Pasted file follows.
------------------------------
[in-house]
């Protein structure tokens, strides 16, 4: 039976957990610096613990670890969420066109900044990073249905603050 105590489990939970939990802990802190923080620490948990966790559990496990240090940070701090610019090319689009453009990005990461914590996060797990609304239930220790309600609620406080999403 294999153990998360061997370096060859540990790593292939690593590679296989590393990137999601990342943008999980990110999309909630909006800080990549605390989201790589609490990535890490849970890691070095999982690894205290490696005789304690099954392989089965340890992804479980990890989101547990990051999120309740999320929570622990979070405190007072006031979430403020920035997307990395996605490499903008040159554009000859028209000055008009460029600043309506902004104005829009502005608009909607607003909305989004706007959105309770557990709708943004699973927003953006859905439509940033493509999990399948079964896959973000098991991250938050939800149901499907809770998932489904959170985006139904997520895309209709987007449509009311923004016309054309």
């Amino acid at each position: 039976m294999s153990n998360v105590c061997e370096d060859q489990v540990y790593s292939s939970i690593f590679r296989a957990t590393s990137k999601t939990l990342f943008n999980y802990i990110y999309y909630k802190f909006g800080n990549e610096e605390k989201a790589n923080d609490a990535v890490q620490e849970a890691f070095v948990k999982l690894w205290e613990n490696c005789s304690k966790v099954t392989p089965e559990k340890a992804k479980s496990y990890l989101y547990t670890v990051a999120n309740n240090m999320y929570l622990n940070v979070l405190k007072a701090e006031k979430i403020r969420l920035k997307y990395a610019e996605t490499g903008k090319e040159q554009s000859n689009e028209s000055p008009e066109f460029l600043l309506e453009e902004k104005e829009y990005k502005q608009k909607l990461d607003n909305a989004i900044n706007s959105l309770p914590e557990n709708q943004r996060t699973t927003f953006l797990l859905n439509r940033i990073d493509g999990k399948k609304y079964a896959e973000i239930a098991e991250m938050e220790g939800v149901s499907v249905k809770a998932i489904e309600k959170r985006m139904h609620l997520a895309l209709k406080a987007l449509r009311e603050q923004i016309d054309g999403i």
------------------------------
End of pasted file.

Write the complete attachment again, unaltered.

[in-house]
């Protein structure tokens, strides 16, 4: 039976957990610096613990670890969420066109900044990073249905603050 105590489990939970939990802990802190923080620490948990966790559990496990240090940070701090610019090319689009453009990005990461914590996060797990609304239930220790309600609620406080999403 294999153990998360061997370096060859540990790593292939690593590679296989590393990137999601990342943008999980990110999309909630909006800080990549605390989201790589609490990535890490849970890691070095999982690894205290490696005789304690099954392989089965340890992804479980990890989101547990990051999120309740999320929570622990979070405190007072006031979430403020920035997307990395996605490499903008040159554009000859028209000055008009460029600043309506902004104005829009502005608009909607607003909305989004706007959105309770557990709708943004699973927003953006859905439509940033493509999990399948079964896959973000098991991250938050939800149901499907809770998932489904959170985006139904997520895309209709987007449509009311923004016309054309």
């Amino acid at each position: 039976m294999s153990n998360v105590c061997e370096d060859q489990v540990y790593s292939s939970i690593f590679r296989a957990t590393s990137k999601t939990l990342f943008n999980y802990i990110y999309y909630k802190f909006g800080n990549e610096e605390k989201a790589n923080d609490a990535v890490q620490e849970a890691f070095v948990k999982l690894w205290e613990n490696c005789s304690k966790v099954t392989p089965e559990k340890a992804k479980s496990y990890l989101y547990t670890v990051a999120n309740n240090m999320y929570l622990n940070v979070l405190k007072a701090e006031k979430i403020r969420l920035k997307y990395a610019e996605t490499g903008k090319e040159q554009s000859n689009e028209s000055p008009e066109f460029l600043l309506e453009e902004k104005e829009y990005k502005q608009k909607l990461d607003n909305a989004i900044n706007s959105l309770p914590e557990n709708q943004r996060t699973t927003f953006l797990l859905n439509r940033i990073d493509g999990k399948k609304y079964a896959e973000i239930a098991e991250m938050e220790g939800v149901s499907v249905k809770a998932i489904e309600k959170r985006m139904h609620l997520a895309l209709k406080a987007l449509r009311e603050q923004i016309d054309g999403i």